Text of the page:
And yes, I always like 2nd edition better as well - a multiclass is much stronger there than in the 3rd edition, because they go through all the low levels first of each class, while in the 3rd edition your next fighter level (for example) will require more than your former 5 levels because it's a 6th level. In 2nd edition it would simply be the 3rd fighter level. Here's a progression example:

2nd edition:
Fighter - 1 - 2 - 3 - 4 - 5 - 6 - 7 - 8 - 9 - 10
Mage - 1 - 2 - 3 - 4 - 5 - 6 - 7 - 8 - 9 - 10

3rd edition
Fighter 1 - 3 - 5 - 7 - 9 - 11 - 13 - 15 - 17 - 19
Mage 2 - 4 - 6 - 8 - 10 - 12 - 14 - 16 - 18 - 20

See how both characters have 20 levels, 10 in each class? The 3rd edition character will keep requireing higher and higher experience per level, as if he was a pure fighter, even if he's taking mage levels, while the 2nd edition character would be done with those 20 levels before most classes reached 15, because the first 5 levels or so in each class requires so little experience.

Why do I consider this a better balance? Simple, a lvl 10 mage / 10 fighter is not the equal of a lvl 20 mage, that happens to have 9th level uber spells. In 2nd edition, you could reach something like 14 mage / 15 fighter or so by the time a mage reached 20, which makes the multiclass much more viable.

Now, I know that hardcore gamers can make some insane builds with the 3rd edition rules, as they take certain levels from certain classes and mix it to get a maxed out uber combo, but casual players will simply not benefit from multiclassing anymore, unless it's the simple: pure class -> prestige class path.

A level 20 monk would smash any multiclass a casual player could come up with, but would get flattened by a 2nd edition fighter/mage (due to their massive buffing abilities).

So, you do have far more options in the 3rd edition, but most options are just not as viable as the few options you had in 2nd edition (a cleric/mage for example will suck completely in 3rd edition, because he'll be 10/10 instead of 15/14, on the same amount of experience).

However, you *can* make a bard/cleric/ranger/rogue now if you really want to. You'd have to let your party do the actual fighting though, since the main character would be worthless, hehe.
Maylander is offline

Maylander

SasqWatch

#9

Join Date: Oct 2006
Location: Bergen
Posts: 5,289
Send a message via MSN to Maylander

Default 

September 6th, 2007, 10:08
Originally Posted by Maylander View Post
So, you do have far more options in the 3rd edition, but most options are just not as viable as the few options you had in 2nd edition (a cleric/mage for example will suck completely in 3rd edition, because he'll be 10/10 instead of 15/14, on the same amount of experience).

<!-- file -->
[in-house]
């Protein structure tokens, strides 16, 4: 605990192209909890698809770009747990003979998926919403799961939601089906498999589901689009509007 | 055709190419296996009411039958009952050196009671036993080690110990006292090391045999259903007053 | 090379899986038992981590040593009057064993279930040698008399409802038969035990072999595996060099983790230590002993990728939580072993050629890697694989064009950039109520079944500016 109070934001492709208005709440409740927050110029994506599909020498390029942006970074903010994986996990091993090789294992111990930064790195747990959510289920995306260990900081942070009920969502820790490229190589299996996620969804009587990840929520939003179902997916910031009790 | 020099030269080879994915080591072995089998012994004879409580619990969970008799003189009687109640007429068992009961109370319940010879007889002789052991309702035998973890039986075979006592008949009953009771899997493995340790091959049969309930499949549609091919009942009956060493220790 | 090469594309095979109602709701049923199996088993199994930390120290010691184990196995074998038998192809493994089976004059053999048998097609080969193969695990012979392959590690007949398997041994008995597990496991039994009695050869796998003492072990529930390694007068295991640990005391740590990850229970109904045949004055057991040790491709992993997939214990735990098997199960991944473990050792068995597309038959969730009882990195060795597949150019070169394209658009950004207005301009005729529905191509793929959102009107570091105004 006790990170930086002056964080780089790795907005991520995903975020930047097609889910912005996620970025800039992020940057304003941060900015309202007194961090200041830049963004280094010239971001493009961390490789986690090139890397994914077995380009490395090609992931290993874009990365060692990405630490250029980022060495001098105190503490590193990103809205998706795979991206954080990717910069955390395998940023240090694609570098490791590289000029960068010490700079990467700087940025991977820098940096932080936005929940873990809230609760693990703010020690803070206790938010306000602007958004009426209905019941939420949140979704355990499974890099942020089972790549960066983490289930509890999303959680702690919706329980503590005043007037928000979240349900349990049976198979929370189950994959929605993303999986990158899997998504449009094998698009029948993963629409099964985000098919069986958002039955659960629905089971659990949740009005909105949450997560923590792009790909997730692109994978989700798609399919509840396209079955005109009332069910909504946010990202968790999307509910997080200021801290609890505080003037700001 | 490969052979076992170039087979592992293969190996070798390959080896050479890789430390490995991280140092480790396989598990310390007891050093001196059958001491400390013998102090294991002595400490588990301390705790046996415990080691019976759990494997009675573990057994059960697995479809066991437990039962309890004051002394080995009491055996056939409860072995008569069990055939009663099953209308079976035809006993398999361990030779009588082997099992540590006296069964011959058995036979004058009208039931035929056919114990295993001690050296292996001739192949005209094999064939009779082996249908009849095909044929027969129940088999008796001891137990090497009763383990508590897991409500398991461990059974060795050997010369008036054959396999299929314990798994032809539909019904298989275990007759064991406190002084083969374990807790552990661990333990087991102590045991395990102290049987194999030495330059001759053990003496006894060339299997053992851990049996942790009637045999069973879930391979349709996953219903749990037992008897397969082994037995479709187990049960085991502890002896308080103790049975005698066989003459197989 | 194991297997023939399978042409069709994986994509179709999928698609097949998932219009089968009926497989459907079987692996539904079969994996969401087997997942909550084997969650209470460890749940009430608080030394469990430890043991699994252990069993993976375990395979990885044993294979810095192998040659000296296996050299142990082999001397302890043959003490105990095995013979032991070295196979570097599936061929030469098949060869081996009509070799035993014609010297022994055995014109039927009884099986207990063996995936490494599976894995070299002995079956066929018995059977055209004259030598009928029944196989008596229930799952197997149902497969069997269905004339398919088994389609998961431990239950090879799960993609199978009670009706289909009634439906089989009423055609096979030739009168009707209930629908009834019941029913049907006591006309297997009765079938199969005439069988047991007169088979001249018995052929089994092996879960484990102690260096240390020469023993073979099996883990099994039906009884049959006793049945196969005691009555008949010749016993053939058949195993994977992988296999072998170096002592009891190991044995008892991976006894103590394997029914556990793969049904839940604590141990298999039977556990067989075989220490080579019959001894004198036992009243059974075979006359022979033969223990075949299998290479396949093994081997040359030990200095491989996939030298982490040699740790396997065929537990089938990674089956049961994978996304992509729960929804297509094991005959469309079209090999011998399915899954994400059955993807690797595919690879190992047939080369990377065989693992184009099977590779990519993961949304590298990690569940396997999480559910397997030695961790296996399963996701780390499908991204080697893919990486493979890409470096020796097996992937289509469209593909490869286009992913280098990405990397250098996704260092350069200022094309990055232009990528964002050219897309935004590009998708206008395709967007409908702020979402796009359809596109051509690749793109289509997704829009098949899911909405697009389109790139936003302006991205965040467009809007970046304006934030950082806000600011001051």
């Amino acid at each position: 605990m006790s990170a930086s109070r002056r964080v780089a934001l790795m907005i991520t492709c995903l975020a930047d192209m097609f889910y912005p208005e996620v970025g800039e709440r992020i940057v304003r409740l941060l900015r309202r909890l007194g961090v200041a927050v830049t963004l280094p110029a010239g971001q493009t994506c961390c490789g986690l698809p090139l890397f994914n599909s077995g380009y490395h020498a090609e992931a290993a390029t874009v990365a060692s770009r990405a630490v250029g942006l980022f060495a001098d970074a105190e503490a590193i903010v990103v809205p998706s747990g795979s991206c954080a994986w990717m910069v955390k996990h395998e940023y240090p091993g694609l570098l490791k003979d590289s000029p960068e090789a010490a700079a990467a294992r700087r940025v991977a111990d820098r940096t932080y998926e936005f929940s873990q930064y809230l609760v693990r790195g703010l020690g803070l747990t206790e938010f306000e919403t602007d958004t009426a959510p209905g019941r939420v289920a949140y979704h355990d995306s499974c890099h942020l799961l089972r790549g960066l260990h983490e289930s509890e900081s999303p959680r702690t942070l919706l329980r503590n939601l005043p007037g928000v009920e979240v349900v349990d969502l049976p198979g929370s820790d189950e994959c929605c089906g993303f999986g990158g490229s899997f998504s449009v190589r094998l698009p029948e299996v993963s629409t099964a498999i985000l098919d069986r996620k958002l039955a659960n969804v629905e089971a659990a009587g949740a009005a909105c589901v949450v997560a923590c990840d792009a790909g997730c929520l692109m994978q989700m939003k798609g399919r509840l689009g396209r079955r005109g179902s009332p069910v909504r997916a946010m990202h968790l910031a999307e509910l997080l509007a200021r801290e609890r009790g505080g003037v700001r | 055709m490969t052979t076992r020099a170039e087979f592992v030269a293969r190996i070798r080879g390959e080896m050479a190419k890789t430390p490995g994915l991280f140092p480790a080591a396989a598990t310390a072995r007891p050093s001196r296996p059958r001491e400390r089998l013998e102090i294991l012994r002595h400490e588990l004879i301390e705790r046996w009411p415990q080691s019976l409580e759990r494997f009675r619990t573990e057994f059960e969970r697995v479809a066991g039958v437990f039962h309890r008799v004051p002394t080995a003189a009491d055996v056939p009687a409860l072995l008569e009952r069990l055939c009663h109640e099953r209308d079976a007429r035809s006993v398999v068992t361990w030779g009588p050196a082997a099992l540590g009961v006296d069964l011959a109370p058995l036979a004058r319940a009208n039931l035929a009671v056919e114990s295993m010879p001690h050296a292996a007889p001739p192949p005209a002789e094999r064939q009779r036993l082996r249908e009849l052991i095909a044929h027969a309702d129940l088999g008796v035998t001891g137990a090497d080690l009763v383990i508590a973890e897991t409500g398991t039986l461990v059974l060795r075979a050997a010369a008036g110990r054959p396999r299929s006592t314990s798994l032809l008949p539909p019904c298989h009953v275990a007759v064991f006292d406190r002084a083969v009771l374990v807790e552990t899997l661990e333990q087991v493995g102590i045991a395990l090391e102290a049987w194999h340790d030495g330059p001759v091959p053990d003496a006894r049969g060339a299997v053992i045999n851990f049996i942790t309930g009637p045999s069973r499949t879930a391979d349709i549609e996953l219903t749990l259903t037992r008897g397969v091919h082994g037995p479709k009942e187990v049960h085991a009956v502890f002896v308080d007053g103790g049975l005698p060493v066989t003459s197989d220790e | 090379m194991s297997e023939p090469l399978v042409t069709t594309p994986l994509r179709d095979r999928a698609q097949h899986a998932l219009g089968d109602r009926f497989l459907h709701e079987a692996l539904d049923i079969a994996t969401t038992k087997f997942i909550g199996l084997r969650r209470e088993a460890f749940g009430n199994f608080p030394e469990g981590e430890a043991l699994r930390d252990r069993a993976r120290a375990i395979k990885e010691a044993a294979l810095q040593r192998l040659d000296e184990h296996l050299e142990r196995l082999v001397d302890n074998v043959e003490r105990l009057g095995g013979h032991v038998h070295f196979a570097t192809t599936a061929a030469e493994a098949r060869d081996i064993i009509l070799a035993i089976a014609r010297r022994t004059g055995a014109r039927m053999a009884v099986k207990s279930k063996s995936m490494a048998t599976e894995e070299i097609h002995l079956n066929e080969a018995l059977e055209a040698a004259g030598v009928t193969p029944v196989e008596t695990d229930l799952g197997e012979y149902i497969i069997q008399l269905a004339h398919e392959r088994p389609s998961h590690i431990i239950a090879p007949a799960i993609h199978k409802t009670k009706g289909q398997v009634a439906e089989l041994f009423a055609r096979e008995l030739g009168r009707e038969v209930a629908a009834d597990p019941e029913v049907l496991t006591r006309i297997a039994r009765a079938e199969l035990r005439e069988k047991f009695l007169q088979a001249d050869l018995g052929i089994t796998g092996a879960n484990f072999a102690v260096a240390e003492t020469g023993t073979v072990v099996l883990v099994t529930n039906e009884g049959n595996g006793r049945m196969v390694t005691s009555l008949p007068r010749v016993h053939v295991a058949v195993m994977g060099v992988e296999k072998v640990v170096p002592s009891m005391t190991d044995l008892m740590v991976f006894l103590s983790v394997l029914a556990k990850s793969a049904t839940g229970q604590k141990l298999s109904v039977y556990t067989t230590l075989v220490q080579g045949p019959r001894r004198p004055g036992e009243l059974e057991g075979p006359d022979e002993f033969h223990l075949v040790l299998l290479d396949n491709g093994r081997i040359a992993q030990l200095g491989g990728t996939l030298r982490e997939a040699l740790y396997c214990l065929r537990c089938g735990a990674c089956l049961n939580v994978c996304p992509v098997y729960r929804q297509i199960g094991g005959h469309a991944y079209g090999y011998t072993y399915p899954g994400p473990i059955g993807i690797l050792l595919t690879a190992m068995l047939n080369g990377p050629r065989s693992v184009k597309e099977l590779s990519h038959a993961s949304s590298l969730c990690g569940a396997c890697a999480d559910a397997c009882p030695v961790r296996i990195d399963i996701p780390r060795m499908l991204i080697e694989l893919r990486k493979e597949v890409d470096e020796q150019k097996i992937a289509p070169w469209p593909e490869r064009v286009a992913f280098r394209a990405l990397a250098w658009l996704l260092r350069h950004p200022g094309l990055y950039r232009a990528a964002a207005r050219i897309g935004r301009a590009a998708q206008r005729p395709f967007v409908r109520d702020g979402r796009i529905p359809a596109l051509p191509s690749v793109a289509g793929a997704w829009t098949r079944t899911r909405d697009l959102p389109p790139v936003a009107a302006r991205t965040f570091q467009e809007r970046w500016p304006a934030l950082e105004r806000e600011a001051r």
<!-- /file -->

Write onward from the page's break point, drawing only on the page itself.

As a parenthesis, in the real ruleset of D&D 3:rd ed (and in a mod I found for NWN1) there is a prestige class called… something (psonic theurg or something like that IIRC) where you needed cleric and magelevels, and once you managed to fulfill all the requirements (quite big requirements so it took a while to fulfill IIRC) you advanced in both your mage and your clericclass as if you hadn't left them (kind of like a 2nd ed cleric/wizard ). Maybe if a similar mod is released for NWN 2 (which would be lovely btw, they added loads and loads of prestige classes, it was somewhere between 30 and 100 IIIRC. And not only did it add loads of new prestige classes, it allso added loads of new base classes, with the coolest one being Psonic).

Übereil

For every complex problem, there is a solution that is simple, neat, and wrong.

H. L. Mencken

The Chaos Cascade
Ubereil is offline

Ubereil

Ubereil's Avatar
Keeper of the Watch

#10

Join Date: Jul 2007
Location: Sweden
Posts: 1,263

Default 

October 29th, 2007, 13:58
I've just started it now to work my way through to be ready for MoTB, and have been trying to work out character builds. I think I'm going to try for the red dragon disciple through a sorcerer approach, but I don't really know the ruleset well enough. I'm already annoyed to find that background & race bonuses to Lore don't count when working towards prestige classes pre-requisites.